Kan Ban, or "just in time" delivery, is the material supply-control system that increases production efficiency. Kan
Ban pares parts inventories to the bone and forces manufacturing plants to operate from daily trucks rather than storage banks.
One example of General Motors’ commitment to " just-in-time" delivery is the Buick Motor Division. The inventory on
hand and in process at Buick has been sliced from $48 million to $25 million through Kan Ban techniques. Buick expects to
further reduce its inventory to $13 million once its massive Buick City program starts up in Flint by the end of this year.
Many believe that Kan Ban is freeing up billions of corporate dollars once used for factory inventories, to be used for more
massive domestic automation and the building of more foreign assembly and component plants, which will translate into decreased
domestic employment opportunities.
The last corporate restructuring strategy that I will talk about today is the increased use of micro-electronic automation.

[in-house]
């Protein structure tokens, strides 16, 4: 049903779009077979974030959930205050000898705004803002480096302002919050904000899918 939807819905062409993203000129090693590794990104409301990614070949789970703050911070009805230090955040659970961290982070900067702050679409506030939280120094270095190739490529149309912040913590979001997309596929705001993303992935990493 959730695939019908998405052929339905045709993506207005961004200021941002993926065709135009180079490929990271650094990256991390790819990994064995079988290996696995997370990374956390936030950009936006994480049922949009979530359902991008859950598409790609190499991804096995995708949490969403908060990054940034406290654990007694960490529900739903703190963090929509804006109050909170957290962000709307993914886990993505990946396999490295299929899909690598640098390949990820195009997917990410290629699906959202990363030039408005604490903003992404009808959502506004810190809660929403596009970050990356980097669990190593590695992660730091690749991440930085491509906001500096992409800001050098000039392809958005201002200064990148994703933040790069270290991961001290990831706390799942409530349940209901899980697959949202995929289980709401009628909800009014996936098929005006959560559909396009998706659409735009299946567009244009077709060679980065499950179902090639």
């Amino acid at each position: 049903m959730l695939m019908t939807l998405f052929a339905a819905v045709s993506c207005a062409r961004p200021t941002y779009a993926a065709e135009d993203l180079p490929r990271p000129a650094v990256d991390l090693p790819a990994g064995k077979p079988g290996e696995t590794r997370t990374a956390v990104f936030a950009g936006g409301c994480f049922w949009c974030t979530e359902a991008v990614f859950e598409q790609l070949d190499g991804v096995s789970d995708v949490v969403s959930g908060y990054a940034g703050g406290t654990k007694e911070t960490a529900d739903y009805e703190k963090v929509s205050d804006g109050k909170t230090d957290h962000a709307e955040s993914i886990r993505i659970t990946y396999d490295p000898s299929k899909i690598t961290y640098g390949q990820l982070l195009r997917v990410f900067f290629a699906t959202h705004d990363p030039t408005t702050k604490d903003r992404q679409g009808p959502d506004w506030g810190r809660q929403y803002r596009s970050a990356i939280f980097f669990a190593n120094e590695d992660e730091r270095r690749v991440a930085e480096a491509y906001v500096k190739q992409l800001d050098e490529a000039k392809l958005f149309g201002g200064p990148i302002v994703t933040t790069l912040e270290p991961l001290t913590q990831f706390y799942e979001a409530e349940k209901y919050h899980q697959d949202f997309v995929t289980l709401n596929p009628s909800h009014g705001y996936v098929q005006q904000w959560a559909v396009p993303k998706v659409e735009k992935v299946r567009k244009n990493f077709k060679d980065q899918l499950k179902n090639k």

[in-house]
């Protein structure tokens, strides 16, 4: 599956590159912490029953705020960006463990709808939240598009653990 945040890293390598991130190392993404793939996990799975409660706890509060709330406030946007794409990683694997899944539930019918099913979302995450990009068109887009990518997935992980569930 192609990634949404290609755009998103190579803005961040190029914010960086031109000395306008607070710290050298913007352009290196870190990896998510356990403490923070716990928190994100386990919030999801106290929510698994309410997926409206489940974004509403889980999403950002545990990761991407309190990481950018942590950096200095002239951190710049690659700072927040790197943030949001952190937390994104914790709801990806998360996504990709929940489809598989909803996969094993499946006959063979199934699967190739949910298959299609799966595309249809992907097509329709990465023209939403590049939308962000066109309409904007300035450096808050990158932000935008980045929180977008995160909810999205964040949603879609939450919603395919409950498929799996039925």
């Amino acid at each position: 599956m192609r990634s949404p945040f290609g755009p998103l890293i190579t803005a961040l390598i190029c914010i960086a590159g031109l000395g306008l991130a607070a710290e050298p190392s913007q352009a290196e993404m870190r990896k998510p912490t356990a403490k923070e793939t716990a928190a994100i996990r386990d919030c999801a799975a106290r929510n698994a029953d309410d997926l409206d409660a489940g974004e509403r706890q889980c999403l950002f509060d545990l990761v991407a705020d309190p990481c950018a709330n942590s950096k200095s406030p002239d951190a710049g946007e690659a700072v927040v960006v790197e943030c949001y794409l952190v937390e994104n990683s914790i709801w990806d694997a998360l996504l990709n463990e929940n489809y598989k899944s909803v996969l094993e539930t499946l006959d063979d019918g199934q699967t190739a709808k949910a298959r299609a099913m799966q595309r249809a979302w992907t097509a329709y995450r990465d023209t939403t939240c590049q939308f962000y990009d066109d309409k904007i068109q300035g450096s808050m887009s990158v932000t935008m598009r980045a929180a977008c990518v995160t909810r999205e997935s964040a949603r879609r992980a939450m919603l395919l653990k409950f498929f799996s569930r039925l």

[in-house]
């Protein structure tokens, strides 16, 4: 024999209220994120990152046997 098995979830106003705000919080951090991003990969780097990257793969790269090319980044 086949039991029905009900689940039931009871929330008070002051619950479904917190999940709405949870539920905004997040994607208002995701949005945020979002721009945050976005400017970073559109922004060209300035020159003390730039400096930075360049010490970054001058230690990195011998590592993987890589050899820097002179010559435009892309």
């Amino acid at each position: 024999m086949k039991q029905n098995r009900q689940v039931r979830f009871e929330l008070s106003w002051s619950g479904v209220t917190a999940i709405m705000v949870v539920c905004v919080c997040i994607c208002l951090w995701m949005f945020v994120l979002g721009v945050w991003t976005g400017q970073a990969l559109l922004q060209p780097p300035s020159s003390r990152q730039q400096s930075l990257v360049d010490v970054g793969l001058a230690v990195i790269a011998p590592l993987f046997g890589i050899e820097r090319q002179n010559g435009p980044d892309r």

When we look at the new automation, we are not only looking at the auto company's glamorous new robotic systems, but we are
also seeing the same micro-processor type technology spread to just about every industry and every office. This new automation
is creating a new age in manufacturing with higher skilled, yet fewer workers, where every element of manufacture from concept
to assembled product is fundamentally changed. The process begins with computer aided functions used for design and engineering
and builds towards automated factory floors integrated with computerized systems for planning, production, management, material
flow, scheduling and assembly. Just how serious are the auto companies in their quest for "State of the Art" production facilities?
They are serious enough that they are making major moves to develop new satellite companies to manufacture their own technology
in order to get the availability of the automation they desire, as well as a healthy price break. G.M.F. Robotics Corporation
is one excellent example. G.M.F. Robotics is the two-year-old venture between General Motors and Japan's Fanuc, Ltd., and
is already number one in sales among domestic robot companies, and no wonder, because G.M. is its best customer.
Alex C. Mair, Vice President of General Motors’ technical staff, said recently about some of G.M.'s technological
changes, and I quote; “It's proprietary technology, some of which may never be shown. We may keep it in parts of the
plants that are sealed off from the public.”
Now, recognizing that it is important to understand the impact of these changes and new technologies, I want to say